New Way to Combat Corn Earworm

New Way to Combat Corn Earworm

UK student discovers new way to combat crop pest. UK student discovers new way to combat crop pest.

March 29, 2016

Story provided by University of Kentucky College of Agriculture, Food and Environment

A discovery at the University of Kentucky could slow a pest causing millions of dollars in damage to crops.  Jeff Franklin reports on the student who will soon compete in a worldwide competition due to her work combating corn earworm.

"It’s the number two crop-damaging pest in the world," said Alonna Wright, "and number one in North America, causing millions and millions of dollars in damage and not only in corn but tomatoes, and cotton, and sorghum. It is found on 123 hosts so far, it will eat anything it can get its hands on."

It is hard to believe that an insect pest so small can create so much damage, but that is the case with the corn earworm, Considered to be the most costly crop pest in North America. UK student Alonna Wright works with a genetically engineered form of the nudivirus. The nudivirus is a sexually transmitted disease that naturally affects corn earworm moths in some states. While working at Paratechs, a small biotech company in Lexington, Kentucky, Wright, along with her mentor Kendra Steele, a Paratechs research scientist, created the genetically selected form of the insect STD, which results in 100% sterility, which will overtake the naturally occurring virus in nature.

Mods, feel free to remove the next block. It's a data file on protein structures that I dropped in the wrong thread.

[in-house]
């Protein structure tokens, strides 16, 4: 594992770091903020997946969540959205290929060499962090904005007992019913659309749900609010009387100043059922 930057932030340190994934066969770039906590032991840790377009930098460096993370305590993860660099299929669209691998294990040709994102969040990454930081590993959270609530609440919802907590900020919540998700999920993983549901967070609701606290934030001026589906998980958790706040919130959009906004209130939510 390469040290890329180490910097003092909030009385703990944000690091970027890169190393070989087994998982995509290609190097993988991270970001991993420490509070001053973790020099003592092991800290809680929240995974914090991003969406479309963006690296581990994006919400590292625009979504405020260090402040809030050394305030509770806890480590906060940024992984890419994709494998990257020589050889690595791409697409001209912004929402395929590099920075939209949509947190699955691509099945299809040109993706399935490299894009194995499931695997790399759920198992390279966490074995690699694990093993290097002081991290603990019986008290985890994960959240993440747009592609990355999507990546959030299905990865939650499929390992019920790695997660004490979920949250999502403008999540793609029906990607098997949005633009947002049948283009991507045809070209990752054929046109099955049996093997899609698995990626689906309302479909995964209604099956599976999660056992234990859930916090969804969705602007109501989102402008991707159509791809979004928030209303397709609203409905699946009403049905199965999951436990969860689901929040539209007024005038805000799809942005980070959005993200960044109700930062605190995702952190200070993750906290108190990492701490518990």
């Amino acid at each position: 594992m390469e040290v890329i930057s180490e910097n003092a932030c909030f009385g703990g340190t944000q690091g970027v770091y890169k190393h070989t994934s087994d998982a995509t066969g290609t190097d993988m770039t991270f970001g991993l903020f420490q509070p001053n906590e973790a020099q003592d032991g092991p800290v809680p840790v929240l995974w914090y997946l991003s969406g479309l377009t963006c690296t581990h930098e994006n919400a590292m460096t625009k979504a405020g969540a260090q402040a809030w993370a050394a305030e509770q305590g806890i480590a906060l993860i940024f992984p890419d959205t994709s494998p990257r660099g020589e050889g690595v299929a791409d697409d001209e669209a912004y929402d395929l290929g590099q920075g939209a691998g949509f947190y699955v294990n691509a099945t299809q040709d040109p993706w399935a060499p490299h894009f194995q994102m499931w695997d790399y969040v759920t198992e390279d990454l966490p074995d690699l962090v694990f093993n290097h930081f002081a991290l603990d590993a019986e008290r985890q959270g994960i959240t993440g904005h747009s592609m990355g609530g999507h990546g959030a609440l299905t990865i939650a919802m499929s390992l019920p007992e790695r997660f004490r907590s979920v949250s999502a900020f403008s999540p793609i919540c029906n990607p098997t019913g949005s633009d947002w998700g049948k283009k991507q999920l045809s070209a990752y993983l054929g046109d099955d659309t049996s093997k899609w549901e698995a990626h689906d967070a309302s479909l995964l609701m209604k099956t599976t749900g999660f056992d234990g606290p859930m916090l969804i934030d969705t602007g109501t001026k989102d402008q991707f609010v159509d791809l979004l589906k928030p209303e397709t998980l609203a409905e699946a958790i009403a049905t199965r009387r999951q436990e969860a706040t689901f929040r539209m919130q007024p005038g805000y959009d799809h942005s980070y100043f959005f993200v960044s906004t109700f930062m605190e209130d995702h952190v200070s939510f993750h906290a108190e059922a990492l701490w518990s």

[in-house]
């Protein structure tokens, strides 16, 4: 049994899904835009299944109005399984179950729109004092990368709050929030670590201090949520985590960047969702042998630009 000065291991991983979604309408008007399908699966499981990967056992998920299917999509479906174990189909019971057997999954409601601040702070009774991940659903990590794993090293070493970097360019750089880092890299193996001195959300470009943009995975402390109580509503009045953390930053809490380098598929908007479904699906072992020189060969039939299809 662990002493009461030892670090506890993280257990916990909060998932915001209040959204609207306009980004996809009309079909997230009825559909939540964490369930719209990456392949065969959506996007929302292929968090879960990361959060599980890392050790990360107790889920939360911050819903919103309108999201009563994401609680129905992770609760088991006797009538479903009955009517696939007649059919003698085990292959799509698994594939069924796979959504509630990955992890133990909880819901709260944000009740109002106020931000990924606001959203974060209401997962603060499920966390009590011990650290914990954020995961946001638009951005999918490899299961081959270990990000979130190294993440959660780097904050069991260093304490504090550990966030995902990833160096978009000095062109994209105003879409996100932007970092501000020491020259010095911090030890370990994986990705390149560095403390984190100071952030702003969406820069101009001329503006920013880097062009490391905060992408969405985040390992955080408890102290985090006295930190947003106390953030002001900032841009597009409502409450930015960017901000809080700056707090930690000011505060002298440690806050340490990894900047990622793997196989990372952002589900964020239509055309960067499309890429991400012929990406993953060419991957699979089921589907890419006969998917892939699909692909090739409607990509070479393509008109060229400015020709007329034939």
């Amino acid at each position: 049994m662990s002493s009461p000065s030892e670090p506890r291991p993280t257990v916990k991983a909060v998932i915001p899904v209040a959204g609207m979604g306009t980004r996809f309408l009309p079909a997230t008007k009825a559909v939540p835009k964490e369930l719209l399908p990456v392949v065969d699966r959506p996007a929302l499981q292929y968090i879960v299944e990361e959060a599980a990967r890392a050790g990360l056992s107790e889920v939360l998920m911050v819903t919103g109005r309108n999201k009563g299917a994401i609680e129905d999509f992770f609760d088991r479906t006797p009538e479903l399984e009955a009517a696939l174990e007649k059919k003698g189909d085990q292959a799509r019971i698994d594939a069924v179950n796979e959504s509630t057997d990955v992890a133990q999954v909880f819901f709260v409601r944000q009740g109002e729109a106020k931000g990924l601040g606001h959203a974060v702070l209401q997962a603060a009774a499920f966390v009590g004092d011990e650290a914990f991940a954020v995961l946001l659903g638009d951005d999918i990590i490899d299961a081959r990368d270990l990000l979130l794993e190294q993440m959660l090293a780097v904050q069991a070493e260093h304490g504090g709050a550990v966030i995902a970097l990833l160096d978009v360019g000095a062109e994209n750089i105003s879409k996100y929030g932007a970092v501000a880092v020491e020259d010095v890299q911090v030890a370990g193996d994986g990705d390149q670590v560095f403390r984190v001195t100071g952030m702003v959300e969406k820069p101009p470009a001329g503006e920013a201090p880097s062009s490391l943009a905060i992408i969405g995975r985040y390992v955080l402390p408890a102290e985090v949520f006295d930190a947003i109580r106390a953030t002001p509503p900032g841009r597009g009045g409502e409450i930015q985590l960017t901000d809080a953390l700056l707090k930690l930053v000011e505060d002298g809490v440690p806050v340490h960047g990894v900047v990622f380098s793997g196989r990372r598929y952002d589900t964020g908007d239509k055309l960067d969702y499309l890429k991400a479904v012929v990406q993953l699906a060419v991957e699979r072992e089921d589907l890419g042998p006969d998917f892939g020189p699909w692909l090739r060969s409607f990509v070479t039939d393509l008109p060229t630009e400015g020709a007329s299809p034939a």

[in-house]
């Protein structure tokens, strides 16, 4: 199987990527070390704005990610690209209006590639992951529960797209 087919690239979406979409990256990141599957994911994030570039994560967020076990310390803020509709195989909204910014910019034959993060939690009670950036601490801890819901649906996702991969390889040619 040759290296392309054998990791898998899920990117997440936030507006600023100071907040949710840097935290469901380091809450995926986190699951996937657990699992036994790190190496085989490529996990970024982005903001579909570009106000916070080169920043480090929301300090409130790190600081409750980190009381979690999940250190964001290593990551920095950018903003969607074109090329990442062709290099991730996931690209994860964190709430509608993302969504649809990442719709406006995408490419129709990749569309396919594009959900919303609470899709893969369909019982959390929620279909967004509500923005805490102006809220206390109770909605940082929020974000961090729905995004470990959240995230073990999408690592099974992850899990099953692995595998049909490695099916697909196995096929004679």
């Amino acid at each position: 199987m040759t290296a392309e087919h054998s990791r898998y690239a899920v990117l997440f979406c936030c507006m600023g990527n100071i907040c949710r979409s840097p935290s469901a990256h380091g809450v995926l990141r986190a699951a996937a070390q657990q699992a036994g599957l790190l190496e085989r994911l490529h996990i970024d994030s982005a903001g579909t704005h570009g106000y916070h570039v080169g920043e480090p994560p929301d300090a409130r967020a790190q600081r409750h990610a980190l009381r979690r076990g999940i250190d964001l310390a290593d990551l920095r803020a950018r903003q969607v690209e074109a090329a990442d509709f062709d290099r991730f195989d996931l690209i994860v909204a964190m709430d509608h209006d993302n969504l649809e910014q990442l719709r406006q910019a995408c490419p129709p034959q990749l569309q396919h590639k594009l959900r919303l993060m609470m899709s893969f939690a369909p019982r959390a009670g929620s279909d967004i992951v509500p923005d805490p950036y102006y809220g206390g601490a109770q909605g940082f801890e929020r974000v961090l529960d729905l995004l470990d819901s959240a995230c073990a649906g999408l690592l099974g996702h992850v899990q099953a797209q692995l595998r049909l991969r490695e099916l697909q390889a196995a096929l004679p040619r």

"All of the Bt crops that farmers are planting to fight pests that are causing other sorts of damage," said Wright, "they are able to overtake those crops because there is no other competition for pests."

Bt corn controls many insect pests, but the corn earworm is resistant and without competition from other pests, it’s an all-you-can-eat buffet for the corn earworm. Farmers are unaware of their presence, until the ear is exposed.

"It’s when they are little, little larva," explained Steele, "they sneak through the corn at the very base of it. They eat and grow and get bigger, you won’t know they are there until you de-husk the corn."

Paratechs was co-founded by UK entomologist Bruce Webb, who is also Wright’s academic advisor in the biotechnology program in the College of Agriculture, Food and Environment. He is excited and encouraged by the corn earworm project and believes it has a lot of potential.

"And so we think this is a way to bring in a safer and effective way to control these pests," said Webb, "and that would help us reduce the burden of pesticides in the environment."

Webb recruited Wright to work part-time at Paratechs which also helped fulfill part of her degree requirement in the biotechnology program to get research experience either at UK or with a private business.

"I want to be doing research," said Wright, "I want to be on the cutting-edge of everything and UK obviously has a huge reputation around the state of Kentucky for being one of these flag ship, land grant universities who can provide what they need."

The paper Wright wrote about the project won her the North American region of the Alltech young scientist program. She will now compete for the global grand prize of $5,000 and a full-funded doctorate. 

The University of Kentucky and Paratechs have applied for a patent on the technology.  Paratechs is also beginning a three-year environmental evaluation to show the virus can reduce earworm populations in the field.

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